Lacing pattern (assuming the seam where the ends meet in the windscreen is the front and facing you):

1. Tie a bowline knot in one end of the wire. Now, with the other end in your hand, start at first hole on right side of the seam where the ends of the windscreen meet.

From the outside go straight in and across to the opposite hole in the rear, pulling through all your slack, so that the bowline is snug up against the outside of the windscreen.

2. Now go to the right out of the rear hole into the rearmost-side hole and from there across to the opposite rearmost-side hole, pulling through all the slack.

3. Again go to the right out of the rearmost side hole and into the the left-rear hole and across to the opposite front-left hole.

4. Again go to the right out of the front-left hole into the closer left-side hole and across to the opposite closer right-side hole.

5. Finally, tighten up any loose areas and tie off the ends using the bowline you tied in the beginning of the wire and a couple half-hitches or tautline hitch in the trailing end.

The wire is so light that you can carry an extra 35" backup just in case. I have not experimented with other braided wire, but I'm sure there are others out there. I thought about using a .025 7 strand because it would hold up to the heat better, but this thin 19 strand stuff is surpassing my expectations, so I haven't bothered.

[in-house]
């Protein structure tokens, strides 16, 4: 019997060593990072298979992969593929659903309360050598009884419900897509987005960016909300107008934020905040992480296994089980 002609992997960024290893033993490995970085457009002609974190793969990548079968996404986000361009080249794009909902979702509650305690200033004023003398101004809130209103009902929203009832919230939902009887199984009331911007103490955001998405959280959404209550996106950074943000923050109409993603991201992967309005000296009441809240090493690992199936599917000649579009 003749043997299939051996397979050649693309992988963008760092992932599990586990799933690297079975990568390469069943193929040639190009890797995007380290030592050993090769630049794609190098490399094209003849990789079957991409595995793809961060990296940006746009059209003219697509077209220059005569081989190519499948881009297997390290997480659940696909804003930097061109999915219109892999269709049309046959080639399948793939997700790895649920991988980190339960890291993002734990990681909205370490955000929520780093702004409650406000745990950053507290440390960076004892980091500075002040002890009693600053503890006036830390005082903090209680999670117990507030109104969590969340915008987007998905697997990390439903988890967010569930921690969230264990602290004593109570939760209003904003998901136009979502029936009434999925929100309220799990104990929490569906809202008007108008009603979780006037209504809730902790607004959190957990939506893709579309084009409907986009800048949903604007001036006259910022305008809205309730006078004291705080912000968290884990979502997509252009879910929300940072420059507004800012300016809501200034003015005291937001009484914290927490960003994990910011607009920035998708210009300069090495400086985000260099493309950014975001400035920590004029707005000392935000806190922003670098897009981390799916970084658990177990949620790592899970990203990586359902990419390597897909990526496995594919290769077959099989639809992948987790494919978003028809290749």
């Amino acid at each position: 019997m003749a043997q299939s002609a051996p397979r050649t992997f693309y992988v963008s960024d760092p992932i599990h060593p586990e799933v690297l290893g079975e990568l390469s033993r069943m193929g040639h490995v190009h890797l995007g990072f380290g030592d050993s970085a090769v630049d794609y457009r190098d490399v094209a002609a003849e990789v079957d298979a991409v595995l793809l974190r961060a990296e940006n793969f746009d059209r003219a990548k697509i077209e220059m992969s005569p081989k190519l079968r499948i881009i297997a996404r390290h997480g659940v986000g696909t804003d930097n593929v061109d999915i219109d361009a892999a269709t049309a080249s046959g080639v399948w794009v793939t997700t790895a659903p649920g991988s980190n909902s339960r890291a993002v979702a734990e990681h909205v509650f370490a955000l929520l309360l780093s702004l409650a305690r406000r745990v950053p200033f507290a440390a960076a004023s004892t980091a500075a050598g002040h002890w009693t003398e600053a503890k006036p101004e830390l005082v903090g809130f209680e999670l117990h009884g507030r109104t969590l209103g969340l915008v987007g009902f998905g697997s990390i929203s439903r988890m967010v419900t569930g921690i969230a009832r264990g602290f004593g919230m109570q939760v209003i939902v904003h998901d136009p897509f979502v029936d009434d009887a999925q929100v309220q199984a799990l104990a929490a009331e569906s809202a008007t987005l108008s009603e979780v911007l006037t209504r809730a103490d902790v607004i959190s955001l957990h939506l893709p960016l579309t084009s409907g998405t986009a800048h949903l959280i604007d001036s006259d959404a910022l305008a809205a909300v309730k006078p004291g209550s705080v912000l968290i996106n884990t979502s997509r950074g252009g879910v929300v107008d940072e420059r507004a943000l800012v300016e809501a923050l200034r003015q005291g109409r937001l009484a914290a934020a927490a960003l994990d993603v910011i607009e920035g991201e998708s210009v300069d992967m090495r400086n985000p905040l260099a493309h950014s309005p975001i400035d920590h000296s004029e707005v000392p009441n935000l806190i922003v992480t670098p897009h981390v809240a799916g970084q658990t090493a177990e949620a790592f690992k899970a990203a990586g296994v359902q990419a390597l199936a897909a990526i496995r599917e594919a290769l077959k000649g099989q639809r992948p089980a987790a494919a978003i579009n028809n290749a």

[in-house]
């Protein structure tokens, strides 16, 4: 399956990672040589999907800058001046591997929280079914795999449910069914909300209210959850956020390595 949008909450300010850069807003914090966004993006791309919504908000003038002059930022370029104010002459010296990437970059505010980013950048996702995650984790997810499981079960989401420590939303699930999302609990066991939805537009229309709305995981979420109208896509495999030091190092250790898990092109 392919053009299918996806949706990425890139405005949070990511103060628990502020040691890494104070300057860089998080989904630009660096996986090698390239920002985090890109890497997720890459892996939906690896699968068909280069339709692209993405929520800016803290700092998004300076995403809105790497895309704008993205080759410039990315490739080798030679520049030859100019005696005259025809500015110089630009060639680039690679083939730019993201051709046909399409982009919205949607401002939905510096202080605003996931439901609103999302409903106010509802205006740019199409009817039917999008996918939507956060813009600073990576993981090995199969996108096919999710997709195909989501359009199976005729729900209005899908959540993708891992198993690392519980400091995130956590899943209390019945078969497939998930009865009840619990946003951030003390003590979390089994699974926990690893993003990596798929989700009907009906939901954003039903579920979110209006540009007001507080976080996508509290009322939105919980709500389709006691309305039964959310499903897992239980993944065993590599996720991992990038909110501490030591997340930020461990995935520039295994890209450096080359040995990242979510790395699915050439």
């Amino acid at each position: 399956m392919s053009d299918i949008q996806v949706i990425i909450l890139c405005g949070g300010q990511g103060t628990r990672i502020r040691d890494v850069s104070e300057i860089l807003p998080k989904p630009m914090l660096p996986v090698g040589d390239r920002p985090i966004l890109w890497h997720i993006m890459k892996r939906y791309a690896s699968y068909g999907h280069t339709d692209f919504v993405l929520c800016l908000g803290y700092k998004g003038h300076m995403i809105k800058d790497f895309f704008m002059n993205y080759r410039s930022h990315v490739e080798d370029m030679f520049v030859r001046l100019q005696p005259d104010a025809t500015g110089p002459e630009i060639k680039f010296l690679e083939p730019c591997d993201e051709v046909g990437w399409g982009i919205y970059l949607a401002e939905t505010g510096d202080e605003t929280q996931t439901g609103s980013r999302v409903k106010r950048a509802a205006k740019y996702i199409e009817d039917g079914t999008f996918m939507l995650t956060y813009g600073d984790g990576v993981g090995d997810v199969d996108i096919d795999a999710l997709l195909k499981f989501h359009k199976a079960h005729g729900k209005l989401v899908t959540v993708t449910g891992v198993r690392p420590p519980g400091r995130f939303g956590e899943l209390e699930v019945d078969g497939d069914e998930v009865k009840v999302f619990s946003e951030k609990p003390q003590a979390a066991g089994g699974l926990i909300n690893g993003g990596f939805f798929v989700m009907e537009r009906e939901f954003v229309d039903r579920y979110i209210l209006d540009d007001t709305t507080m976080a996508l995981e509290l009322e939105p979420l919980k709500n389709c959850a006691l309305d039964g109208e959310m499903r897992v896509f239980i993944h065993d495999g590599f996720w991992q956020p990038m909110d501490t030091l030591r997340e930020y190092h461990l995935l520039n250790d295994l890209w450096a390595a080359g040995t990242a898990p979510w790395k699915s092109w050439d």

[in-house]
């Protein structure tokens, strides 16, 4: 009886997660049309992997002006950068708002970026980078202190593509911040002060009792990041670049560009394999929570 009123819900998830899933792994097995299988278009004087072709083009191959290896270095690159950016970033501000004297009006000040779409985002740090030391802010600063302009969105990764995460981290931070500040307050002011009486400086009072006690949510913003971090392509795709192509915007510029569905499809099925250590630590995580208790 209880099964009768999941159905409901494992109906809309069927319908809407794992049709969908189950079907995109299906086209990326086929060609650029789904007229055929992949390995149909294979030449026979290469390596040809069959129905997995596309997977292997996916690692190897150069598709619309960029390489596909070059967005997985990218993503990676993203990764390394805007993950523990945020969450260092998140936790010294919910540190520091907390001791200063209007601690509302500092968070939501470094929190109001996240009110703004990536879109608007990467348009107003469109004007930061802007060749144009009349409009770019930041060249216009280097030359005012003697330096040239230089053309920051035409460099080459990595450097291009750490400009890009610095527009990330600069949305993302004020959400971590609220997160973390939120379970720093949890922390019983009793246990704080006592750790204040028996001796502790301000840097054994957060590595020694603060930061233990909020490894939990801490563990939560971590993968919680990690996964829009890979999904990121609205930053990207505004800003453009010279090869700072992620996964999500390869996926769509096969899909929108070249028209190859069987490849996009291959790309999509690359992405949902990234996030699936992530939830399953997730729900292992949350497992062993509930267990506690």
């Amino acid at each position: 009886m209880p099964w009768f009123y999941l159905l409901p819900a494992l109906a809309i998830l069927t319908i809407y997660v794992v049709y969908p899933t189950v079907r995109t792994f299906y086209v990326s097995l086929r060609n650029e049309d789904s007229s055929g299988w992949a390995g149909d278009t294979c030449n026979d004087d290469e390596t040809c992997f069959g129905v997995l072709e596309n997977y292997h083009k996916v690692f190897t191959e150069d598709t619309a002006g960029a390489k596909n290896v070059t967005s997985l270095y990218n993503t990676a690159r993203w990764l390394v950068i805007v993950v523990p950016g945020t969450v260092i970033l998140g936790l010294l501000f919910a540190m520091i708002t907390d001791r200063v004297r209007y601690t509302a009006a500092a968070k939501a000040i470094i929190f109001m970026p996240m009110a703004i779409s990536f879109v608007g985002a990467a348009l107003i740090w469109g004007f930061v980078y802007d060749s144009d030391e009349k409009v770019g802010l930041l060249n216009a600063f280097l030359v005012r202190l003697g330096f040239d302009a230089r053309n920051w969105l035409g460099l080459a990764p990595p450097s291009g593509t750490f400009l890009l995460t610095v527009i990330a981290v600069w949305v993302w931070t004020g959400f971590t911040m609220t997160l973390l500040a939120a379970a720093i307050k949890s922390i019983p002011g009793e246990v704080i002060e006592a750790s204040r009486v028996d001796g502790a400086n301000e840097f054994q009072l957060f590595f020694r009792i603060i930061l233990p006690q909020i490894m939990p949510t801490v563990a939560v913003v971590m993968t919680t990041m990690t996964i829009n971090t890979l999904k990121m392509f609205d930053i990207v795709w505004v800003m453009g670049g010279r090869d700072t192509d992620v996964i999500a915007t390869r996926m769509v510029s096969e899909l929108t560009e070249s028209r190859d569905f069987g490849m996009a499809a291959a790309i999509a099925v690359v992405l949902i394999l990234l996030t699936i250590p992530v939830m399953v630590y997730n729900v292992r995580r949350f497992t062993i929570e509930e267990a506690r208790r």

Edited by jhaura on 07/14/2006 17:08:27 MDT.

ian wright
(ianwright) - F

Locale: Photo - Mt Everest - 1980
design on 07/15/2006 06:08:14 MDT Print View

HI. Excellent minimalist design ! I believe creating a good windshield is very important. Slightly conical pot helps with the design and airflow. I have just finished a similar design though not as lightweight as yours which I'll post here soon. Great work. I hope you don't mind if I make a version of your design !

Edited by ianwright on 07/15/2006 07:48:31 MDT.

Mark Larson
(mlarson) - MLife

Locale: Southeast USA
Re: Windscreen/Potstand 1oz., Onepiece, Simple on 07/15/2006 21:31:52 MDT Print View

Looks great. Some issues I have with many "windstands" is that they are a bit fiddly and a pain to deploy. I usually prefer stoves with a built-in stand, but this screen looks like I can finally use some other stand-alone burners with ease. Seems to be a straight-forward 'unroll and start cookng'. Thanks for the photos and instructions for this very nice design.

(jhaura) - F